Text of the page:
There are two legal classifications of London gin – ‘Gin’ and ‘Distilled Gin’. ‘Gin’ is a flavoured spirit with a minimum strength of 37.5% abv with the main flavour being juniper. A ‘Distilled Gin’ must be made by a process in which the juniper and other natural flavourings are distilled with the spirit in a pot still.
There is also an Appellation around Plymouth Gin in that it must be made in Plymouth.
Gin has a long and dark history starting in Italy in the 11th Century, when monks were flavouring distilled spirit with juniper.
The first recognizable ancestor of gin is credited to a Professor of medicine at Holland’s Leyden University called Dr. Sylvius.
British soldiers fighting in Holland during the 17th century found the spirit, which they called ‘Hollands’ and may have brought it home. It is the ‘Hollands’ that gained the nickname ‘Dutch Courage’ as it gave the English soldiers the heart and resolve to fight away from home. Its true English popularity came when William of Orange became King of England in 1689 (King William III). He declared war on the French and supported the war by banning all French imports, which included brandies and wines. With no Cognacs or wines, rums had not yet been established and whiskies being drunk only by the Scots and Irish, Genever (abbreviated to Gin) became the drink of choice. To re-enforce this, government passed a law 1690 encouraging the distillation in England of brandy and spirits from corn. This meant that anybody could distill grain spirit for an extremely low tax. Hundreds of back-street distilleries sprung up with only a handful making good products. By the 1720’s, London’s streets were awash with gin, much of it made with bad or poisonous ingredients and sold cheaply from street vendors. It was nicknamed ‘mother’s ruin’ as many addicted women neglected their children in favour of getting dosed up on gin. To tackle this problem, government passed a series of laws from 1729 to restrict the sale and distillation of gin while encouraging beer production and sale. By the 1760’s the situation was under relative control with the poorer classes back drinking beer in back-street taverns.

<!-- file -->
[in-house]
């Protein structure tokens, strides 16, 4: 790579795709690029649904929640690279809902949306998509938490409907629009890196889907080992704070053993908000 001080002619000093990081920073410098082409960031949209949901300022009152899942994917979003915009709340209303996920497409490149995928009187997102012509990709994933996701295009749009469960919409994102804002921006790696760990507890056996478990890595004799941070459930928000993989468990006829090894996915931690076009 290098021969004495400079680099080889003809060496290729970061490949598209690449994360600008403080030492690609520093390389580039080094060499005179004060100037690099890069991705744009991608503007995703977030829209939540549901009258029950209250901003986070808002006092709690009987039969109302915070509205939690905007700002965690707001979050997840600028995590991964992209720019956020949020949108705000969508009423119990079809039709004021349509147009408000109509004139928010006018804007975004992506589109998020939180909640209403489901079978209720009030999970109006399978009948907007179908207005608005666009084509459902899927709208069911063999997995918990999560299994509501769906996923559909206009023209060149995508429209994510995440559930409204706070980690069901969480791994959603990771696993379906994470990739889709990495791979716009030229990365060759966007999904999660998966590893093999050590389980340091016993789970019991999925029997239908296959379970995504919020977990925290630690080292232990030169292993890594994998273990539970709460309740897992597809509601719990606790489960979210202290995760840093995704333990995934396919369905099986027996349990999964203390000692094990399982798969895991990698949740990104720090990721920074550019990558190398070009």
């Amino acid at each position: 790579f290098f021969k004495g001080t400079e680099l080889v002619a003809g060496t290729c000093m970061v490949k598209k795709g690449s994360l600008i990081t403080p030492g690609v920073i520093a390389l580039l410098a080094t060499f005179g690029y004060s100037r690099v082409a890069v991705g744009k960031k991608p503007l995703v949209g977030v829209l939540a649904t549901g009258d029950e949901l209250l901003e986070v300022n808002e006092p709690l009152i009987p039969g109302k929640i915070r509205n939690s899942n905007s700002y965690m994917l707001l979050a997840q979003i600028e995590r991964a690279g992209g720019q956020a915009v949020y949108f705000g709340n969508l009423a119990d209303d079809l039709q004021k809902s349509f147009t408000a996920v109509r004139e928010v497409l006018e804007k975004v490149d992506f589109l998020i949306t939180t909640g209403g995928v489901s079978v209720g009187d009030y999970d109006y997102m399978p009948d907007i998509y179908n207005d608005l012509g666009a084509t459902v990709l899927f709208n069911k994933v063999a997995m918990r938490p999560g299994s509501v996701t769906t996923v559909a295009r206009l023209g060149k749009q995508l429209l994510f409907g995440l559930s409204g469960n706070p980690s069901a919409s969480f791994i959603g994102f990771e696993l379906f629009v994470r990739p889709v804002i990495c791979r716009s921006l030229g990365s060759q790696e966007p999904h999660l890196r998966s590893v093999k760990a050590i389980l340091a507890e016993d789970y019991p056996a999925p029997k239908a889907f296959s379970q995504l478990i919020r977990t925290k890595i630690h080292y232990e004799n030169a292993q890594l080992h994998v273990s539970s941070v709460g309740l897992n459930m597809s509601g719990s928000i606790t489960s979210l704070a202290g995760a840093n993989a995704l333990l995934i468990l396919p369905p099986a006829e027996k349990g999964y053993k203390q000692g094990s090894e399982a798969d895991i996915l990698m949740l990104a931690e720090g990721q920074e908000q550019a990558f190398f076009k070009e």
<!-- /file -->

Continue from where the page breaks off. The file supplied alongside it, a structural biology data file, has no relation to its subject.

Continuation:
In 1825, the government again tried to free the trade in spirits. This time, to compete with beer taverns, the gin sellers opened up large, opulent establishments known as ‘Gin Palaces’. The hard liquor was a welcome change to the repressive factory conditions of the industrial revolution in England. Unfortunately, as before, entire families were getting drunk in these new venues so taxes were raised to make spirits expensive and beer cheap again.
There are several different ways of making Gin. In all these ways, the gin producer has to buy the neutral alcohol base from an outside supplier. If it is a grain spirit, it is usually from wheat or barley, however, the neutral spirit can come from any source.
Cold Compounding – This is the process used in making cheaper (supermarket) gins rather than distilled gins. A neutral spirit is used as a base to which oils and flavour essences are added to give the notes of juniper and other botanicals. The flavours are not ‘fixed’ into the spirit and are therefore lost very easily once the bottle is opened. This process makes a gin often referred to as ‘bath-tub’ gin.
Distilled Gin – The aim of making a gin is to extract the essence of the botanicals into the spirit and then reduce its abv with water before bottling. Different gin producers will use different botanical recipes and methods of infusion but they will use one of the following methods:
One-Shot Method – With the one-shot method, juniper and the other botanicals are macerated in the neutral spirit and water according to the distillers’ recipe. This maceration my go on for up to 48 hours. The botanicals are strained off and the spirit is poured into the still. The distillation occurs in a copper pot still. Some producers will distill with the botanicals in the still to further fix the flavours in the gin. Water is then added to the gin before bottling.